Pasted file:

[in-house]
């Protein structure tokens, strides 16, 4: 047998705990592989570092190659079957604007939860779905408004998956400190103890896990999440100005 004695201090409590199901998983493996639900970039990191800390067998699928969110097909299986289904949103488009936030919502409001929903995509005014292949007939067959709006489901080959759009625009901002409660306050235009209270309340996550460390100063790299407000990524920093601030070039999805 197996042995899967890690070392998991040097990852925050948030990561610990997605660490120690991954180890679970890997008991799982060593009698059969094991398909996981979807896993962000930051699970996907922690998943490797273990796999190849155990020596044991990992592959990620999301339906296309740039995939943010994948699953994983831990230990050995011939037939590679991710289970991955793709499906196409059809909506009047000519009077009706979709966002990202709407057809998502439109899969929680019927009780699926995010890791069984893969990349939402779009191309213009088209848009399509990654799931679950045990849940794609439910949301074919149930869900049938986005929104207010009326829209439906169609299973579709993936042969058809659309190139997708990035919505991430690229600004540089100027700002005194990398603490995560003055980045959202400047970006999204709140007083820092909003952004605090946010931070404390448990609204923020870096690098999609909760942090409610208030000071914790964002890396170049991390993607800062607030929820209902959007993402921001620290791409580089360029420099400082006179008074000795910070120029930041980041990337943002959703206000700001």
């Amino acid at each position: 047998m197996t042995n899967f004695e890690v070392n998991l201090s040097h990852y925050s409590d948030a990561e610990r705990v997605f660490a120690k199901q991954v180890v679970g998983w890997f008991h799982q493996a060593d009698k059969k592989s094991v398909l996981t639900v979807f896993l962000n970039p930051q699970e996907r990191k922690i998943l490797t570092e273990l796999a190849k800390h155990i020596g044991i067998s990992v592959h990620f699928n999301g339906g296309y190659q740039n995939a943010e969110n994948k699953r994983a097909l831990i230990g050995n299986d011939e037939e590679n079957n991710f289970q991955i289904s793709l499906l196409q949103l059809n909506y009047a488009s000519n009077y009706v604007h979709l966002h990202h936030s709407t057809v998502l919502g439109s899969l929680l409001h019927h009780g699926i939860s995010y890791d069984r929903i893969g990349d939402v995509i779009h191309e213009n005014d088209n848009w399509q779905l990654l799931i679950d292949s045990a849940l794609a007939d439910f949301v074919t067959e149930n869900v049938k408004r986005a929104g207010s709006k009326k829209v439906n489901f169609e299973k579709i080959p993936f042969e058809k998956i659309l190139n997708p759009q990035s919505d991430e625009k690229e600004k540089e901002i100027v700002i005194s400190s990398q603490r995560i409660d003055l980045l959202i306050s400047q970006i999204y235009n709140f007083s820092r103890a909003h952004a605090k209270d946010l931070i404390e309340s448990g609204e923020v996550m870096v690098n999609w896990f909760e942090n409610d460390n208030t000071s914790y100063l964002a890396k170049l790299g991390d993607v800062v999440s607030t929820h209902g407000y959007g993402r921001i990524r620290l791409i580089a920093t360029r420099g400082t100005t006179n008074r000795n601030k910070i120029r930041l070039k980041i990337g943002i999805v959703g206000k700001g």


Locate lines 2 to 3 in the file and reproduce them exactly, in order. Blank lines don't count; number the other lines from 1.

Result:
């Protein structure tokens, strides 16, 4: 047998705990592989570092190659079957604007939860779905408004998956400190103890896990999440100005 004695201090409590199901998983493996639900970039990191800390067998699928969110097909299986289904949103488009936030919502409001929903995509005014292949007939067959709006489901080959759009625009901002409660306050235009209270309340996550460390100063790299407000990524920093601030070039999805 197996042995899967890690070392998991040097990852925050948030990561610990997605660490120690991954180890679970890997008991799982060593009698059969094991398909996981979807896993962000930051699970996907922690998943490797273990796999190849155990020596044991990992592959990620999301339906296309740039995939943010994948699953994983831990230990050995011939037939590679991710289970991955793709499906196409059809909506009047000519009077009706979709966002990202709407057809998502439109899969929680019927009780699926995010890791069984893969990349939402779009191309213009088209848009399509990654799931679950045990849940794609439910949301074919149930869900049938986005929104207010009326829209439906169609299973579709993936042969058809659309190139997708990035919505991430690229600004540089100027700002005194990398603490995560003055980045959202400047970006999204709140007083820092909003952004605090946010931070404390448990609204923020870096690098999609909760942090409610208030000071914790964002890396170049991390993607800062607030929820209902959007993402921001620290791409580089360029420099400082006179008074000795910070120029930041980041990337943002959703206000700001």
């Amino acid at each position: 047998m197996t042995n899967f004695e890690v070392n998991l201090s040097h990852y925050s409590d948030a990561e610990r705990v997605f660490a120690k199901q991954v180890v679970g998983w890997f008991h799982q493996a060593d009698k059969k592989s094991v398909l996981t639900v979807f896993l962000n970039p930051q699970e996907r990191k922690i998943l490797t570092e273990l796999a190849k800390h155990i020596g044991i067998s990992v592959h990620f699928n999301g339906g296309y190659q740039n995939a943010e969110n994948k699953r994983a097909l831990i230990g050995n299986d011939e037939e590679n079957n991710f289970q991955i289904s793709l499906l196409q949103l059809n909506y009047a488009s000519n009077y009706v604007h979709l966002h990202h936030s709407t057809v998502l919502g439109s899969l929680l409001h019927h009780g699926i939860s995010y890791d069984r929903i893969g990349d939402v995509i779009h191309e213009n005014d088209n848009w399509q779905l990654l799931i679950d292949s045990a849940l794609a007939d439910f949301v074919t067959e149930n869900v049938k408004r986005a929104g207010s709006k009326k829209v439906n489901f169609e299973k579709i080959p993936f042969e058809k998956i659309l190139n997708p759009q990035s919505d991430e625009k690229e600004k540089e901002i100027v700002i005194s400190s990398q603490r995560i409660d003055l980045l959202i306050s400047q970006i999204y235009n709140f007083s820092r103890a909003h952004a605090k209270d946010l931070i404390e309340s448990g609204e923020v996550m870096v690098n999609w896990f909760e942090n409610d460390n208030t000071s914790y100063l964002a890396k170049l790299g991390d993607v800062v999440s607030t929820h209902g407000y959007g993402r921001i990524r620290l791409i580089a920093t360029r420099g400082t100005t006179n008074r000795n601030k910070i120029r930041l070039k980041i990337g943002i999805v959703g206000k700001g």